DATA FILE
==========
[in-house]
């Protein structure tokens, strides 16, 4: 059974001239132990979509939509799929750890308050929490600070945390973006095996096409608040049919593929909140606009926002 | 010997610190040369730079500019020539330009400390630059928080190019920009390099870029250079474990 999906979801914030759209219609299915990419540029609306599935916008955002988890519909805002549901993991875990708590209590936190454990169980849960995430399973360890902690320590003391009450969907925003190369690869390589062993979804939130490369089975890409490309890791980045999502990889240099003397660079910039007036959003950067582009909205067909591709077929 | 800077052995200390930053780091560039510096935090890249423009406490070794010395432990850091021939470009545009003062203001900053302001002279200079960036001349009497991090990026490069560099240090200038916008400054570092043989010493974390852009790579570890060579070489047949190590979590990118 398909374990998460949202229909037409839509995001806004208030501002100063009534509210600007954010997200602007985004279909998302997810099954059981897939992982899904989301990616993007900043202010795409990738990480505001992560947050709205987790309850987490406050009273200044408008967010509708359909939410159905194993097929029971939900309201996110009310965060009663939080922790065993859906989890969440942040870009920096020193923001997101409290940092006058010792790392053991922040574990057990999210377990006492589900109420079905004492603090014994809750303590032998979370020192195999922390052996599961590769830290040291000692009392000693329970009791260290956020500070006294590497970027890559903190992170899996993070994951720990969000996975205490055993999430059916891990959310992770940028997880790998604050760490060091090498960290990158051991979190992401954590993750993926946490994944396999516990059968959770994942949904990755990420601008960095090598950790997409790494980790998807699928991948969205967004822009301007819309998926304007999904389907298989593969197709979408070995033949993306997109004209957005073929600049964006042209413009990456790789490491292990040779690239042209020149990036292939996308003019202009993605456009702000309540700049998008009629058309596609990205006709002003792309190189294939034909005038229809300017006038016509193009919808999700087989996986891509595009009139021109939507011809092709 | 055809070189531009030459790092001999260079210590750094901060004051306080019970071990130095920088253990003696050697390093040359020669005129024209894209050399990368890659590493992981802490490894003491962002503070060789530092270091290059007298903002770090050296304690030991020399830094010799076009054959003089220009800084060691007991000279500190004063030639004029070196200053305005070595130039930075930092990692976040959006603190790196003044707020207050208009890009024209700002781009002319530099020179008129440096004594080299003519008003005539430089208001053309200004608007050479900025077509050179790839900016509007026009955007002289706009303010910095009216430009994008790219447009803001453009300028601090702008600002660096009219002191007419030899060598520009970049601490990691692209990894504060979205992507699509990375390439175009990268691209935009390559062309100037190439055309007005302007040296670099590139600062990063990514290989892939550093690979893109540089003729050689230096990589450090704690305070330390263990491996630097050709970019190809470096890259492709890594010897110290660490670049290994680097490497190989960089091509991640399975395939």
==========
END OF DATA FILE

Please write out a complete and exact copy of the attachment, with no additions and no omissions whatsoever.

[in-house]
């Protein structure tokens, strides 16, 4: 059974001239132990979509939509799929750890308050929490600070945390973006095996096409608040049919593929909140606009926002 | 010997610190040369730079500019020539330009400390630059928080190019920009390099870029250079474990 999906979801914030759209219609299915990419540029609306599935916008955002988890519909805002549901993991875990708590209590936190454990169980849960995430399973360890902690320590003391009450969907925003190369690869390589062993979804939130490369089975890409490309890791980045999502990889240099003397660079910039007036959003950067582009909205067909591709077929 | 800077052995200390930053780091560039510096935090890249423009406490070794010395432990850091021939470009545009003062203001900053302001002279200079960036001349009497991090990026490069560099240090200038916008400054570092043989010493974390852009790579570890060579070489047949190590979590990118 398909374990998460949202229909037409839509995001806004208030501002100063009534509210600007954010997200602007985004279909998302997810099954059981897939992982899904989301990616993007900043202010795409990738990480505001992560947050709205987790309850987490406050009273200044408008967010509708359909939410159905194993097929029971939900309201996110009310965060009663939080922790065993859906989890969440942040870009920096020193923001997101409290940092006058010792790392053991922040574990057990999210377990006492589900109420079905004492603090014994809750303590032998979370020192195999922390052996599961590769830290040291000692009392000693329970009791260290956020500070006294590497970027890559903190992170899996993070994951720990969000996975205490055993999430059916891990959310992770940028997880790998604050760490060091090498960290990158051991979190992401954590993750993926946490994944396999516990059968959770994942949904990755990420601008960095090598950790997409790494980790998807699928991948969205967004822009301007819309998926304007999904389907298989593969197709979408070995033949993306997109004209957005073929600049964006042209413009990456790789490491292990040779690239042209020149990036292939996308003019202009993605456009702000309540700049998008009629058309596609990205006709002003792309190189294939034909005038229809300017006038016509193009919808999700087989996986891509595009009139021109939507011809092709 | 055809070189531009030459790092001999260079210590750094901060004051306080019970071990130095920088253990003696050697390093040359020669005129024209894209050399990368890659590493992981802490490894003491962002503070060789530092270091290059007298903002770090050296304690030991020399830094010799076009054959003089220009800084060691007991000279500190004063030639004029070196200053305005070595130039930075930092990692976040959006603190790196003044707020207050208009890009024209700002781009002319530099020179008129440096004594080299003519008003005539430089208001053309200004608007050479900025077509050179790839900016509007026009955007002289706009303010910095009216430009994008790219447009803001453009300028601090702008600002660096009219002191007419030899060598520009970049601490990691692209990894504060979205992507699509990375390439175009990268691209935009390559062309100037190439055309007005302007040296670099590139600062990063990514290989892939550093690979893109540089003729050689230096990589450090704690305070330390263990491996630097050709970019190809470096890259492709890594010897110290660490670049290994680097490497190989960089091509991640399975395939």